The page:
The Institutional Review Board of National Center for Global Health and Medicine (Tokyo, Japan) approved this study. All patients who provided clinical samples for genotyping of E. histolytica gave written informed consent.
The medical records of HIV-1-infected cases diagnosed with IA at the AIDS Clinical Center, National Center for Global Health and Medicine, between April 1997 and March 2010, were reviewed. The diagnosis of IA was made when one of the following criteria was satisfied; 1) identification of and/or positive PCR (methods; see below) in clinical specimens (stool or punctuate-exudate) for erythrophagocytic trophozoites in patients with IA-related symptoms, e.g., fever and liver abscess, or tenesmus and diarrhea, 2) high serum titer (>1∶100) for antibody against E. histolytica in patients with IA-related symptoms in whom microbiological cultures or histological examination of clinical specimens did not identify any pathogen, and who showed improvement of IA symptoms following metronidazole or tinidazole monotherapy –. The medical records were surveyed for patients' characteristics, presenting forms of clinical IA [e.g., colitis, amebic liver abscess (ALA), and perianal abscess], HIV-1-induced immunocompromised status, and symptoms, laboratory data and serological markers of other sexually-transmitted diseases (STD) including syphilis, hepatitis B and C viruses (HBV and HCV). After completion of treatment for IA, the medical records were followed-up until March 2010, excluding those cases found to have died or lost to follow-up.
Genotyping of E. histolytica
To determine the strains of E. histolytica among HIV-1-infected Japanese patients, genotyping of E. histolytica was performed in patients who were PCR positive. The PCR method was used for the first time in our clinic for the diagnosis of amebiasis in December 2008, and since then 14 patients had been diagnosed as IA based on a positive PCR. For the PCR, DNAs were extracted from various biological specimens (e.g., stool, colon wash and punctuate-exudate) by using QIAamp DNA stool Mini Kit (Qiagen, Valencia, CA). Polymerase chain reactions were performed with specific sets of primers designed to target each of 6 loci (D-A, S-Q, R-R, A-L, STGA-D, and N-K) of tRNA-linked polymorphic short tandem repeats (STR), as described previously . The PCR product was sequenced by ABI 3130XL Genetic Analyzer (Applied Biosystem, Foster city, CA) in both forward and reverse directions. Phylogenetic analysis and genotyping were performed as described previously .
Differences in patients' characteristics and clinical features were examined using the chi-square test or nonparametric test. The cumulative risk for recurrence was analyzed by the Kaplan-Meier method, and differences were tested by the log-rank test. The Cox proportional hazards model was used to assess the impact of luminal treatment on the recurrence rate after adjustment for other factors. The hazard ratio and 95% confidence interval were calculated. P values less than 0.05 were considered to denote statistical significance. All statistical analyses were performed using the Statistical Package for Social Sciences (SPSS Inc., Chicago, IL).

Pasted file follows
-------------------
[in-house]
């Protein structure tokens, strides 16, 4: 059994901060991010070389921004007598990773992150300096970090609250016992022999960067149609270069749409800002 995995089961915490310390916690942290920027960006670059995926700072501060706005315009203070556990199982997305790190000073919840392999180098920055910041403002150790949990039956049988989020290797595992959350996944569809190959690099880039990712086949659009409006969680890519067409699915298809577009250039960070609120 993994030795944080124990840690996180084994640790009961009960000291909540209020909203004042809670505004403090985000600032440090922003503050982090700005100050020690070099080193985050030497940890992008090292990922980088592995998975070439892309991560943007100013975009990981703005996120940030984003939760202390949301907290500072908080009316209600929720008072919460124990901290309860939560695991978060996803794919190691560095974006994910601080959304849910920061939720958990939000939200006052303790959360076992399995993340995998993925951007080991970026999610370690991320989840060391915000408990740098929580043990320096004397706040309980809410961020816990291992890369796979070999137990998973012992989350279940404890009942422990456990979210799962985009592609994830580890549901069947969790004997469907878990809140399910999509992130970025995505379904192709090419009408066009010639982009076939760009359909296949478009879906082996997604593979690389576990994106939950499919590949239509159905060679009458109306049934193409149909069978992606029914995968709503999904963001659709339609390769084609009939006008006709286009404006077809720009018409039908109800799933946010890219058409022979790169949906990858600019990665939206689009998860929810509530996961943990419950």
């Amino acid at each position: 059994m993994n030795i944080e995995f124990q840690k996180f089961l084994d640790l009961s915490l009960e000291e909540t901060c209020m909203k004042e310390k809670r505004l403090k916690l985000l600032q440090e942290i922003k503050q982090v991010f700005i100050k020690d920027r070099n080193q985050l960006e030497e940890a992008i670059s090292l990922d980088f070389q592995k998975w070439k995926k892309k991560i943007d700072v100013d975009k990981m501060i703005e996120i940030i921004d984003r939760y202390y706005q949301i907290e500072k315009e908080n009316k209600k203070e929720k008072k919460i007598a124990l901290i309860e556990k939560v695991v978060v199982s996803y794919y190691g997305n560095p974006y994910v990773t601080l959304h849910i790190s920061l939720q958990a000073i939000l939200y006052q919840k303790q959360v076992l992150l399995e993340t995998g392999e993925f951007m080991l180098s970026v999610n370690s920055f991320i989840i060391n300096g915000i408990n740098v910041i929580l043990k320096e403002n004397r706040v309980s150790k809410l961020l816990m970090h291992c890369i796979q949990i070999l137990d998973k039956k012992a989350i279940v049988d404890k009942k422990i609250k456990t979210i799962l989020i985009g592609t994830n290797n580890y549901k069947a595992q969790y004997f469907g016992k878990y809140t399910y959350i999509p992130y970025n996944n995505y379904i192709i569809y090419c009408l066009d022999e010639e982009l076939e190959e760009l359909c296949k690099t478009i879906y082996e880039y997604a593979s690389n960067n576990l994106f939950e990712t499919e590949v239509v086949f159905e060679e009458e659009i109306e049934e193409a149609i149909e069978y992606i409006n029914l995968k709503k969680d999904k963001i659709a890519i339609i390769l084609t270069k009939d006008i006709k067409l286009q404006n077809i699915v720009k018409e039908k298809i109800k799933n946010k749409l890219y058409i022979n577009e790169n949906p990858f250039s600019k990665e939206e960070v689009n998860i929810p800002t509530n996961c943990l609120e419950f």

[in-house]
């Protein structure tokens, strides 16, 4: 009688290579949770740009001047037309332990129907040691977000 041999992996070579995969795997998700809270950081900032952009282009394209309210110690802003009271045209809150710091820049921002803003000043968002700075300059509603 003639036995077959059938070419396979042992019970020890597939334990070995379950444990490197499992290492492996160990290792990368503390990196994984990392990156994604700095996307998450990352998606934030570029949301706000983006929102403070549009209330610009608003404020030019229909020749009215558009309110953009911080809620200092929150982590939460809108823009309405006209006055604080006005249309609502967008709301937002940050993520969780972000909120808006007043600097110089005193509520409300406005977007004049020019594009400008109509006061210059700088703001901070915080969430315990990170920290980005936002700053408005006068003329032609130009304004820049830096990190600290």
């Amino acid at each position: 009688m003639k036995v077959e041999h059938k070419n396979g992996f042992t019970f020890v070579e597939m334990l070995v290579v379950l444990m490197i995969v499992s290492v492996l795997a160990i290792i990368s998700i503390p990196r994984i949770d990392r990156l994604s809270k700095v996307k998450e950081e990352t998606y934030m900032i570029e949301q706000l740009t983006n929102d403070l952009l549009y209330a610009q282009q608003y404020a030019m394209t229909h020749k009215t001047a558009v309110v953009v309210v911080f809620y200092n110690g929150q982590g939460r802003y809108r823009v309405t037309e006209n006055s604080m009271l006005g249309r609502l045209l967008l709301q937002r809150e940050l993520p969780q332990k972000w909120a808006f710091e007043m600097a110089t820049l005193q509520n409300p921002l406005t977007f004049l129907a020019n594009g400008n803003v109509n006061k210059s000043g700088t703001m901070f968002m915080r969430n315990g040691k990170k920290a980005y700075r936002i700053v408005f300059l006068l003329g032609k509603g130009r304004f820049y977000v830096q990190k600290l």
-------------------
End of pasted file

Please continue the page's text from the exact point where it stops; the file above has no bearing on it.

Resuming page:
Clinical data and response to treatment
IA was diagnosed in 170 HIV-1-infected cases between April 1997 and March 2010 (including amebic colitis, n = 102; ALA, n = 63; and perianal abscess, n = 5, Table 1). Thirty-three patients had two of the above three clinical forms of IA. All patients were males and 164/170 (96.5%) were MSM. High rates of positive TPHA (Treponema pallidum hemagglutination assay) (71.2%) and HBV exposure (HBs antigen-positive, HBs antibody-positive, or HBc antibody-positive) (60.0%) were observed. No significant differences were seen in CD4 counts, HIV-1 loads, coexisting AIDS definite disease and the proportion of patients treated with antiretrovirals, suggesting that HIV-induced immunocompromised status did not have an impact on the clinical presentation of amebic infection, in agreement with previous data . In cases of amebic colitis (n = 102), diarrhea (69.7%) was the most common symptom followed by dysentery (55.9%) (Table 2). Fever (>37.5°C) was seen in only 20 patients (19.6%), including 5 cases with perforative peritonitis. In cases with ALA (n = 63), fever (95.2%) was the most common symptom followed by abdominal pain (55.6%). Diarrhea (46.0%) and dysentery (19.0%) were only seen in less than half of ALA cases. Single abscess (72.6%) was identified in most cases. Liver abscesses were seen more frequently in the right lobe (70.5%) than the left (9.8%). Nine patients (14.3%) had pleuritis (considered a co-existing disease), as well as abscesses in the right lobe, and 7 of these presented chest pain. Comparison of physical and laboratory data showed higher peak body temperature (BT), leukocyte count and C reactive protein (CRP) in ALA cases (Table 2) and perforative peritonitis cases (data not shown) compared with colitis cases, indicating that high fever, leukocytosis and high CRP could be the signs of extraluminal amebiasis. It is reported that high fever and leukocytosis are also common in ALA patients free of HIV-1 infection, though both parameters were unusually associated with simple amebic colitis . In ALA cases, however, leukocyte count correlated positively with CD4 count (data not shown in tables: Pearson product-moment correlation coefficient 0.36, p value 0.004) and negatively with HIV-RNA load (Pearson product-moment correlation coefficient -0.28, p value 0.03), but CRP correlated neither with CD4 count nor HIV-RNA load (CRP-CD4, p = 0.81, CRP-HIV-RNA, p = 0.32). There were also no correlations between CD4 count, HIV-RNA load, BT, leukocyte count or CRP and abscess size or number.